A.B.M v Minister for Justice and Equality

JudgeMr. Justice Richard Humphreys
Judgment Date29 July 2016
Neutral Citation[2016] IEHC 489
CourtHigh Court
Docket Number[2015 No. 449 J.R.]
Date29 July 2016

[2016] IEHC 489



Humphreys J.

[2015 No. 449 J.R.]




Asylum, Immigration & Nationality – Deportation – Art.41 of the Constitution – Art.8 of the European Convention on Human Rights – Illegal immigrant – Marriage – Assumption of risk of separation – Insurmountable obstacles – Non-EEA family reunification policy documents.

Facts: Following the refusal of revocation of deportation order by the respondent, the applicants filed for judicial review against the decision of the respondent. The applicants contended that the order of the respondent of deportation would be unlawful as the applicants had prima facie right to reside in the State by virtue of art. 41 of the Constitution. The applicants further contended that the respondent erred in deporting the first named applicant as that amounted to forcible separation by the State. The applicants claimed protection under the non-EEA family reunification policy document.

Mr. Justice Richard Humphreys dismissed the application of the applicants. The Court held that there existed no prima facie right to the couples to reside at a place of their choice where one of the persons happened to be an illegal immigrant. The Court observed that the conversion of the illegal status into a prima facie legal status, merely by the convenience of getting married to a person who had an Irish citizenship, would destroy the very purpose of immigration control system. The Court stated that the marriage of applicants conferred no right on the applicants to resist deportation under art. 41 of the Constitution. The Court further observed that it would be incumbent on the respondent to put into balance the rights of the applicants under art. 41 of the Constitution or art. 8 of the ECHR. The Court held that the decision of deportation, on ground that there had been no insurmountable obstacles to the applicants would be valid as the option to relocate to another country existed. The Court observed that the first named applicant had no protection under the non-EEA family reunification policy documents as the applicant had not complied with the immigration system of the State.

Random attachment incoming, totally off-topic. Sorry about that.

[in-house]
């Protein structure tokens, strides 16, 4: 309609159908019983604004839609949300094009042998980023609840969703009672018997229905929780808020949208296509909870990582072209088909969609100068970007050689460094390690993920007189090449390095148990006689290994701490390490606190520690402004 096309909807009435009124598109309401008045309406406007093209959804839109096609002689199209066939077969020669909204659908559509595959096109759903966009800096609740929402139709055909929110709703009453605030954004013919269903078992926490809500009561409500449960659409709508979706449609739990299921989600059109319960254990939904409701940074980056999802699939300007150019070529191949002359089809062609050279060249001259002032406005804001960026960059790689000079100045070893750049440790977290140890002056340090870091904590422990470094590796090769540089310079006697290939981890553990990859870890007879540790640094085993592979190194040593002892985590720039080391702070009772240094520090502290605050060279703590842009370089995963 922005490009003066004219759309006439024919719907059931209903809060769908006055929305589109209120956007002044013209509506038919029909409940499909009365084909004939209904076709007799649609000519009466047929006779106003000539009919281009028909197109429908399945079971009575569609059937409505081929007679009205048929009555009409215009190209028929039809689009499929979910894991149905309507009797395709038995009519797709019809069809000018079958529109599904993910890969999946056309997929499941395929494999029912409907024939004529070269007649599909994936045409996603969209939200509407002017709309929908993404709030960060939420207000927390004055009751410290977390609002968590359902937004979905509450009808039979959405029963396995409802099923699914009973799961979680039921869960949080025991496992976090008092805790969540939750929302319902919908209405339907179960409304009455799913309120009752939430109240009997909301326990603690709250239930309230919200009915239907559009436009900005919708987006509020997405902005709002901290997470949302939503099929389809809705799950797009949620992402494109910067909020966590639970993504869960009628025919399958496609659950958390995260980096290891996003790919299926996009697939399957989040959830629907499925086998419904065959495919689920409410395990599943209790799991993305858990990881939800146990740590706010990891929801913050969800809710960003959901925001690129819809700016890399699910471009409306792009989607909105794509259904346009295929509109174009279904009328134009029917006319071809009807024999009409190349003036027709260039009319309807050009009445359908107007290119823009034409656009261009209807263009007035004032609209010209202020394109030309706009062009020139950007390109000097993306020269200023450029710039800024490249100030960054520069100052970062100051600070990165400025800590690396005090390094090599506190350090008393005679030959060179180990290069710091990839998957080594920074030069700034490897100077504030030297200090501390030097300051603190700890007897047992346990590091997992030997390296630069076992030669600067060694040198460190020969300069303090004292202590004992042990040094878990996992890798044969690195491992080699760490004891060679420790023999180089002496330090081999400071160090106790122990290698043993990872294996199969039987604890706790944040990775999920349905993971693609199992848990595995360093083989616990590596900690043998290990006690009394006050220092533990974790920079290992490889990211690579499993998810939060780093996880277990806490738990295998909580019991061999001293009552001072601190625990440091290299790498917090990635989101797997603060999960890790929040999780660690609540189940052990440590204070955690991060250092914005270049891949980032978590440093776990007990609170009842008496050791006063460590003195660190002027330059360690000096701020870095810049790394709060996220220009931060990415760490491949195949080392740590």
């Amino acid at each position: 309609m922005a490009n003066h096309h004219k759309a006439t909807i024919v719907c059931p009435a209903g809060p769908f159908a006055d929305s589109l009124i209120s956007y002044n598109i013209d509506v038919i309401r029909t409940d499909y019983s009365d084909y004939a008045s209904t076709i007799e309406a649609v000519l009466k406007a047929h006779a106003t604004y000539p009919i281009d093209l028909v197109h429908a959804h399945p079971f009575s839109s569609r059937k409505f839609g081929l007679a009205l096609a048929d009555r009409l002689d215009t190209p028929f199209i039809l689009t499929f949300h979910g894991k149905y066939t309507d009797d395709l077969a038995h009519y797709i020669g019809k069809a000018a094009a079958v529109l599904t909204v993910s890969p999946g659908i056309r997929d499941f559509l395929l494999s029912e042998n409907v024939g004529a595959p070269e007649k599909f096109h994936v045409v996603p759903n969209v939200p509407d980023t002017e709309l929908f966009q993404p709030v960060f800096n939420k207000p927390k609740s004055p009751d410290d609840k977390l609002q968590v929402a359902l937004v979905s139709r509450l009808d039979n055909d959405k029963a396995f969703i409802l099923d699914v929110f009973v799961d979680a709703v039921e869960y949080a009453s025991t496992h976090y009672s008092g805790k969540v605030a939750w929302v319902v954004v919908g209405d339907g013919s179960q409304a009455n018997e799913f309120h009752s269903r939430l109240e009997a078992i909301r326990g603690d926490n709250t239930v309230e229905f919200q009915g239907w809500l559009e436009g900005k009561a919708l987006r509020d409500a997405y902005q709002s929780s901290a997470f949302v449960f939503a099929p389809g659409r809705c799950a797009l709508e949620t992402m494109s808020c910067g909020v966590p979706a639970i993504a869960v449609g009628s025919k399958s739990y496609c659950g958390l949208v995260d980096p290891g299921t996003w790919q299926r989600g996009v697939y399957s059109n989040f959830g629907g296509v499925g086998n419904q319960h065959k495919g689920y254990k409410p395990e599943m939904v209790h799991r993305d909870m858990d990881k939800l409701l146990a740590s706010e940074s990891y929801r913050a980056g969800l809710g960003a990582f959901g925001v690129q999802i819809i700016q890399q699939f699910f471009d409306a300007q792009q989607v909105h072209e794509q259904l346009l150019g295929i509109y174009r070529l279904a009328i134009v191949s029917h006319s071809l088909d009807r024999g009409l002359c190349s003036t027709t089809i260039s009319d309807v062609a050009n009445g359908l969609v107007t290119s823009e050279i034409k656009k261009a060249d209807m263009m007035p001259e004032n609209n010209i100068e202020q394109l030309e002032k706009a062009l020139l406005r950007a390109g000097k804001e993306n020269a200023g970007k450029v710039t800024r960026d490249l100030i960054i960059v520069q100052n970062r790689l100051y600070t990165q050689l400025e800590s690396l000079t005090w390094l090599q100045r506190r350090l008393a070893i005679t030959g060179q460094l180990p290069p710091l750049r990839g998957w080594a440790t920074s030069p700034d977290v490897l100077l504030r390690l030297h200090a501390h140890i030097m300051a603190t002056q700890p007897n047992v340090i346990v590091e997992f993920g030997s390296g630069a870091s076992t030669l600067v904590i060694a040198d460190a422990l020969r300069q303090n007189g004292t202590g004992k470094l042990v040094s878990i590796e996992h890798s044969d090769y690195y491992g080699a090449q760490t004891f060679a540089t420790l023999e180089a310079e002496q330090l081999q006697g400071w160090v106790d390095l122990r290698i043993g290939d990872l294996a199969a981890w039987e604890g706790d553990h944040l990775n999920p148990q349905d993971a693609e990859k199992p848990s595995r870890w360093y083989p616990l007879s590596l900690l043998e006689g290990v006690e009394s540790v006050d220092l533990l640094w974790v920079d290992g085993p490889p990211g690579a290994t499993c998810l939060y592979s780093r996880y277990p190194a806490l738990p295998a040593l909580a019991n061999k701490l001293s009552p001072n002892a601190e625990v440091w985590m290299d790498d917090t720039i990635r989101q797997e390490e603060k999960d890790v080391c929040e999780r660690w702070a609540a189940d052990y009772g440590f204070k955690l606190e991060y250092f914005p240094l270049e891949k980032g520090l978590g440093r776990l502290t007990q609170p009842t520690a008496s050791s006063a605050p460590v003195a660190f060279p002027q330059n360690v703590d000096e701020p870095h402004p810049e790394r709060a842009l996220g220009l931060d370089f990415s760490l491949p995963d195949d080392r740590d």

JUDGMENT of Mr. Justice Richard Humphreys delivered on the 29th day of July, 2016

In August, 1999, the first named applicant claims he left Nigeria for Italy, via Togo. He left children behind in Nigeria at that point.


On 21st September, 2000, the second named applicant applied for asylum in Ireland, having come from Nigeria where she left children of her first marriage behind in the care of her sister.


On 16th January, 2001, the second named applicant obtained a divorce from her first husband.


On 28th August, 2002, the Refugee Applications Commissioner refused to recommend the asylum claim of the second named applicant.


On 13th September, 2006, the first named applicant, having arrived in the State, applied for asylum.


On 21st October, 2006 (notably, only a month after the applicants were both located in the State), both applicants entered into what is referred to as a 'religious marriage', which is said not to have been legally binding. The second named applicant was unlawfully present in the State at that time. The first named applicant's position was precarious in that he was only present on the basis of an asylum claim.


On 8th March, 2007, the Refugee Applications Commissioner recommended refusal of the first named applicant's asylum claim.


On 26th June, 2007, the second named applicant was given permission to remain in the State.


The first named applicant appealed the refusal of asylum to the Refugee Appeals Tribunal, but this was also refused on 7th September, 2007.


On 31st October, 2007, the first named applicant submitted an application for subsidiary protection and made representations under s. 3 of the Immigration Act 1999. The application for subsidiary protection was refused on 8th April, 2008.


A deportation order was made on 18th June, 2008, and notified to the first named applicant by letter, dated 24th June, 2008. He was required to present himself to the Garda National Immigration Bureau (G.N.I.B.) on 15th July, 2008. He failed to do so and thereafter became an evader for a lengthy period up to July, 2015.


In August, 2013, the second named applicant became an Irish citizen.


In December, 2013, the Minister adopted a policy document regarding family reunification for non-EEA nationals.


On 9th January, 2014, the first named applicant, while continuing to evade the G.N.I.B., requested the Minister revoke the deportation order under s. 3 (11) of the 1999 Act.


On 9th February, 2015, the parties underwent a civil marriage ceremony.